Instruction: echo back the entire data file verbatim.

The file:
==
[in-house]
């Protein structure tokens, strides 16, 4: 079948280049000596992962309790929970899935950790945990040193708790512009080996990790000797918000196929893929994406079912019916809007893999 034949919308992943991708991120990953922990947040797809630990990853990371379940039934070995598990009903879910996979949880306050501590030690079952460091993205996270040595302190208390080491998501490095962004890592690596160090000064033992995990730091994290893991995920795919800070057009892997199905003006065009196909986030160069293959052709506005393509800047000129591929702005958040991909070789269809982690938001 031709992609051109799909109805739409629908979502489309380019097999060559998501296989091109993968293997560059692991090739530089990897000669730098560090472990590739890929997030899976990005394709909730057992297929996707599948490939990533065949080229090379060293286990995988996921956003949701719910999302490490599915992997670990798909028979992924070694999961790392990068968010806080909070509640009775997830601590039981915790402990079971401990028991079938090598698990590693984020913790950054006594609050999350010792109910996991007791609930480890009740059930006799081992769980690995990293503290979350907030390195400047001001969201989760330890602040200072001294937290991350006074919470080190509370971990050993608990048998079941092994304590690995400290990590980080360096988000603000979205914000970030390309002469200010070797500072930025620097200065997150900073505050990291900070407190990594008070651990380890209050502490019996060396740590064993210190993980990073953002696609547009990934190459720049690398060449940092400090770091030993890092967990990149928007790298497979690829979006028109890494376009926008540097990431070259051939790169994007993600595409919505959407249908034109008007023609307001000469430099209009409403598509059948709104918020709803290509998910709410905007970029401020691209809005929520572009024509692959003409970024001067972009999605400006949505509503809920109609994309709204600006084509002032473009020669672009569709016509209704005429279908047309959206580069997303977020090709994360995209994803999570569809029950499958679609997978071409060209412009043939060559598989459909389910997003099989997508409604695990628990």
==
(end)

[in-house]
């Protein structure tokens, strides 16, 4: 079948280049000596992962309790929970899935950790945990040193708790512009080996990790000797918000196929893929994406079912019916809007893999 034949919308992943991708991120990953922990947040797809630990990853990371379940039934070995598990009903879910996979949880306050501590030690079952460091993205996270040595302190208390080491998501490095962004890592690596160090000064033992995990730091994290893991995920795919800070057009892997199905003006065009196909986030160069293959052709506005393509800047000129591929702005958040991909070789269809982690938001 031709992609051109799909109805739409629908979502489309380019097999060559998501296989091109993968293997560059692991090739530089990897000669730098560090472990590739890929997030899976990005394709909730057992297929996707599948490939990533065949080229090379060293286990995988996921956003949701719910999302490490599915992997670990798909028979992924070694999961790392990068968010806080909070509640009775997830601590039981915790402990079971401990028991079938090598698990590693984020913790950054006594609050999350010792109910996991007791609930480890009740059930006799081992769980690995990293503290979350907030390195400047001001969201989760330890602040200072001294937290991350006074919470080190509370971990050993608990048998079941092994304590690995400290990590980080360096988000603000979205914000970030390309002469200010070797500072930025620097200065997150900073505050990291900070407190990594008070651990380890209050502490019996060396740590064993210190993980990073953002696609547009990934190459720049690398060449940092400090770091030993890092967990990149928007790298497979690829979006028109890494376009926008540097990431070259051939790169994007993600595409919505959407249908034109008007023609307001000469430099209009409403598509059948709104918020709803290509998910709410905007970029401020691209809005929520572009024509692959003409970024001067972009999605400006949505509503809920109609994309709204600006084509002032473009020669672009569709016509209704005429279908047309959206580069997303977020090709994360995209994803999570569809029950499958679609997978071409060209412009043939060559598989459909389910997003099989997508409604695990628990």